Law360, New York (July 19, 2017, 11:22 AM EDT) -- Advertisers in every industry are allocating a larger portion of their annual budgets to marketing in digital media channels, including through social media and mobile apps. As one would expect, advertising dollars are following the audience, and that audience has migrated to digital media channels. Many of the same rules and laws that apply to ads run on traditional media also apply to ads that are disseminated through social media and social apps. Companies must keep these in mind to avoid triggering a wide variety of penalties and claims
For example, content that is produced under a guild or union collective bargaining agreement, such as the SAG/AFTRA commercials contract, are subject to certain minimum terms and work conditions that need to be in place when hiring talent. In addition, advertisers in any medium need a legal basis for including any thirdparty copyrights, trademarks, publicity rights or other intellectual property in their marketing communications. Brands must also be able to show that they have legally sufficient substantiation for all express and implied product claims included in the advertisement.
But the speed and ease with which the digital ads can be created, posted and shared means that the amount of clearance work that must be done for messages disseminated across digital channels has increased, and will continue to grow, while the time for conducting that clearance work is contracting.
Major brands, publishers, celebrities, so-called social media “influencers” and the general public are all producing content at an incredibly high volume. Digital media tools and technology often enable marketing teams to shorten the traditional development process and move quickly from the idea stage to pushing out the message, leaving little time for thorough clearance work. Those same tools also allow for rapid, often real-time, leveraging of user-generated and third-party content in marketing messages.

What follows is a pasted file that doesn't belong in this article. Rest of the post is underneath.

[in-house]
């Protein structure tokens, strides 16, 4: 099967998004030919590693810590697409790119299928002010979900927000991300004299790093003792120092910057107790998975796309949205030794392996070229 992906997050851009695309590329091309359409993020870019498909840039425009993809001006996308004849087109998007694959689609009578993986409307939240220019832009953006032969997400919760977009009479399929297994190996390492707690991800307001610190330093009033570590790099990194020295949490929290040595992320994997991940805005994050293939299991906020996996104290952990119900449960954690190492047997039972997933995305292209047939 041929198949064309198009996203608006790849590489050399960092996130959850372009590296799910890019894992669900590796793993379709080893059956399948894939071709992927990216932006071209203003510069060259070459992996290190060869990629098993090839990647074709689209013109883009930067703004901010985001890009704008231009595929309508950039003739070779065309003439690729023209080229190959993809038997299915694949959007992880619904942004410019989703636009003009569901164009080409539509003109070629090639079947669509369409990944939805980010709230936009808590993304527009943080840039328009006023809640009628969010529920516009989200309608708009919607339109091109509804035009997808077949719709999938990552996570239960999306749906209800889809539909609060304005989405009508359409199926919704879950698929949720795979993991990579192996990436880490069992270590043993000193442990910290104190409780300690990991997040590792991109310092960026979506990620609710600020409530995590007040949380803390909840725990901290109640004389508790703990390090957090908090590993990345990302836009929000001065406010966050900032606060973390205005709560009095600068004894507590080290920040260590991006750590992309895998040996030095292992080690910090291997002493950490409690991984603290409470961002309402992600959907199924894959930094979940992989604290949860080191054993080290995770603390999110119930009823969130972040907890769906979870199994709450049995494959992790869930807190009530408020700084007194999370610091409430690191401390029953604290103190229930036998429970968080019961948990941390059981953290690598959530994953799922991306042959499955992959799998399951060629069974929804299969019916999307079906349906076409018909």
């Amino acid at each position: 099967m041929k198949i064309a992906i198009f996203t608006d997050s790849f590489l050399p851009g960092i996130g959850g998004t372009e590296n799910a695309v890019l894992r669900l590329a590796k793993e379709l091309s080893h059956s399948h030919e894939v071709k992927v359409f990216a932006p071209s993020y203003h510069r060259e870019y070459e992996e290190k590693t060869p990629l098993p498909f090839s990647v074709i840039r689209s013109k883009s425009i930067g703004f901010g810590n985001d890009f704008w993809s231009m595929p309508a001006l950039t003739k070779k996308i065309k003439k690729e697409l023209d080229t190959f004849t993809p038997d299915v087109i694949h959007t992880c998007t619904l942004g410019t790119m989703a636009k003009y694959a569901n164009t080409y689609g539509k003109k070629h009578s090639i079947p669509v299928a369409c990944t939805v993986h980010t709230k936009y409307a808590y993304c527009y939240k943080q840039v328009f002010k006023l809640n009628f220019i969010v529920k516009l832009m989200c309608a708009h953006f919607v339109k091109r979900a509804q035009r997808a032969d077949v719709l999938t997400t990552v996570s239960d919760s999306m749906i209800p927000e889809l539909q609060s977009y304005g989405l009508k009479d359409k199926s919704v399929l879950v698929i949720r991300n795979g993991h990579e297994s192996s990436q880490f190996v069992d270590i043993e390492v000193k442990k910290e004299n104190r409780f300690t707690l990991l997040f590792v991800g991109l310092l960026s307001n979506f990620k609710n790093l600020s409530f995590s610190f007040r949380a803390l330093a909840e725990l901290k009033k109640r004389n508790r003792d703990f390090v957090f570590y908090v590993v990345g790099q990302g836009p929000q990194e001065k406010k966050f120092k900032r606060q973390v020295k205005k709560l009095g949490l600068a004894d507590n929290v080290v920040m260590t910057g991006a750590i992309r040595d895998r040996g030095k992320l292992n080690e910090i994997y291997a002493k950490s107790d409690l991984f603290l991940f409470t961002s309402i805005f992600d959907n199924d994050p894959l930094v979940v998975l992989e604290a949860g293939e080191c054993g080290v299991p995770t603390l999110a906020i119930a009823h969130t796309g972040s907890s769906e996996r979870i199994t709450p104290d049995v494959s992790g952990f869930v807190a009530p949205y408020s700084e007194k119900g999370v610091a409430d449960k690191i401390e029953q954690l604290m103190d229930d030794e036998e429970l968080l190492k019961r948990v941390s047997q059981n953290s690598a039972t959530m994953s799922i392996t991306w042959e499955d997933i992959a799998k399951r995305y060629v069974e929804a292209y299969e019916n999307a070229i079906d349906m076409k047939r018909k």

The ad inventory that exists in digital media channels give advertisers greater flexibility to determine what the marketing message looks like and how long it should be, which in turn gives advertisers more leeway to create marketing messages that look like editorial content, potentially raising legal disclosure issues.
At the same time, publisher and producer access to financing and contributions from major brands has increased, further blurring the line between editorial content, branded content and marketing messages, which risks imposing more rigorous advertising clearance obligations on producers who may be more accustomed to producing pure-play entertainment content.
Violating applicable legal rules could expose a party to claims from regulatory agencies, consumers or competitors, opening the door to a wide range of legal and equitable remedies. Depending on the law in question, the specific facts and the person or entity pursuing the claims, such remedies can include actual damages, treble damages, punitive damages, attorney fees, disgorgement of profits, injunctive relief and corrective advertising. Advertisers that violate social media sites’ rules and policies also risk removal of the campaign from the platform or being barred altogether. While this does not result in the same type of legal and financial exposure that can result from a lawsuit or regulatory investigation, it can disrupt an advertising campaign and trigger derivative legal actions.